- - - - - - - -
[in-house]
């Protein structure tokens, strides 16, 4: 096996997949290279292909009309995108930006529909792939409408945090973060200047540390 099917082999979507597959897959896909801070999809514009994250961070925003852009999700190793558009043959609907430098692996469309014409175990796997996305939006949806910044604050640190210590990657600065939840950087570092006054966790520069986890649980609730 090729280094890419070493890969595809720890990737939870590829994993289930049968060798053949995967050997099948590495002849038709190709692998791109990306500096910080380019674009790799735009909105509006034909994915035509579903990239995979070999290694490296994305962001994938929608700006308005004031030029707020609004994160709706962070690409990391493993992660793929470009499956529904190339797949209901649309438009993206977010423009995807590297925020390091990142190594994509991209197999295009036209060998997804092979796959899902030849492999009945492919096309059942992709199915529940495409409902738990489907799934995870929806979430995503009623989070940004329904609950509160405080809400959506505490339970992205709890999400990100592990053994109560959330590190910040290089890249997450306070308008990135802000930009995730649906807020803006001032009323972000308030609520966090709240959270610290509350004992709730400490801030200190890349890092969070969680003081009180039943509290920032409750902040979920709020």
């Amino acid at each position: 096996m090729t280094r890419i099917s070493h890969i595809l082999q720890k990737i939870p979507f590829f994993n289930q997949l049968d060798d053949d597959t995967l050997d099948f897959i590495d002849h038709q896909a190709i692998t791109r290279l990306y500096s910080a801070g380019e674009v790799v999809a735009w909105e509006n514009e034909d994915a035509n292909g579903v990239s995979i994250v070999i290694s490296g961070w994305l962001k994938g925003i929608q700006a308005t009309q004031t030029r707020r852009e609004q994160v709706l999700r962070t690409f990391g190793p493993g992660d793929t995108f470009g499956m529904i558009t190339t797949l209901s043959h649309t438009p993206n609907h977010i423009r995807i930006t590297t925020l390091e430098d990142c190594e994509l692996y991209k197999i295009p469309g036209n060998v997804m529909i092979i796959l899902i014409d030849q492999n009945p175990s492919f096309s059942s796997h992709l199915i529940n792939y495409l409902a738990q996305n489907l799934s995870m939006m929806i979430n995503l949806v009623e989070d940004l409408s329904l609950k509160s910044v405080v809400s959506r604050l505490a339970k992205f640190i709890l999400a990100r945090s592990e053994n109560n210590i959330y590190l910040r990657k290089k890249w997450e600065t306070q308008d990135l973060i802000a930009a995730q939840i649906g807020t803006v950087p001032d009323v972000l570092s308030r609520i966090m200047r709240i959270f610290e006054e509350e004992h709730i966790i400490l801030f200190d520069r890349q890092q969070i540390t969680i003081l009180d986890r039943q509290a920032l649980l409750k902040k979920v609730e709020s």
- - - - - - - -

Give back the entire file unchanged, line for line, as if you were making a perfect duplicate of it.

[in-house]
């Protein structure tokens, strides 16, 4: 096996997949290279292909009309995108930006529909792939409408945090973060200047540390 099917082999979507597959897959896909801070999809514009994250961070925003852009999700190793558009043959609907430098692996469309014409175990796997996305939006949806910044604050640190210590990657600065939840950087570092006054966790520069986890649980609730 090729280094890419070493890969595809720890990737939870590829994993289930049968060798053949995967050997099948590495002849038709190709692998791109990306500096910080380019674009790799735009909105509006034909994915035509579903990239995979070999290694490296994305962001994938929608700006308005004031030029707020609004994160709706962070690409990391493993992660793929470009499956529904190339797949209901649309438009993206977010423009995807590297925020390091990142190594994509991209197999295009036209060998997804092979796959899902030849492999009945492919096309059942992709199915529940495409409902738990489907799934995870929806979430995503009623989070940004329904609950509160405080809400959506505490339970992205709890999400990100592990053994109560959330590190910040290089890249997450306070308008990135802000930009995730649906807020803006001032009323972000308030609520966090709240959270610290509350004992709730400490801030200190890349890092969070969680003081009180039943509290920032409750902040979920709020």
């Amino acid at each position: 096996m090729t280094r890419i099917s070493h890969i595809l082999q720890k990737i939870p979507f590829f994993n289930q997949l049968d060798d053949d597959t995967l050997d099948f897959i590495d002849h038709q896909a190709i692998t791109r290279l990306y500096s910080a801070g380019e674009v790799v999809a735009w909105e509006n514009e034909d994915a035509n292909g579903v990239s995979i994250v070999i290694s490296g961070w994305l962001k994938g925003i929608q700006a308005t009309q004031t030029r707020r852009e609004q994160v709706l999700r962070t690409f990391g190793p493993g992660d793929t995108f470009g499956m529904i558009t190339t797949l209901s043959h649309t438009p993206n609907h977010i423009r995807i930006t590297t925020l390091e430098d990142c190594e994509l692996y991209k197999i295009p469309g036209n060998v997804m529909i092979i796959l899902i014409d030849q492999n009945p175990s492919f096309s059942s796997h992709l199915i529940n792939y495409l409902a738990q996305n489907l799934s995870m939006m929806i979430n995503l949806v009623e989070d940004l409408s329904l609950k509160s910044v405080v809400s959506r604050l505490a339970k992205f640190i709890l999400a990100r945090s592990e053994n109560n210590i959330y590190l910040r990657k290089k890249w997450e600065t306070q308008d990135l973060i802000a930009a995730q939840i649906g807020t803006v950087p001032d009323v972000l570092s308030r609520i966090m200047r709240i959270f610290e006054e509350e004992h709730i966790i400490l801030f200190d520069r890349q890092q969070i540390t969680i003081l009180d986890r039943q509290a920032l649980l409750k902040k979920v609730e709020s």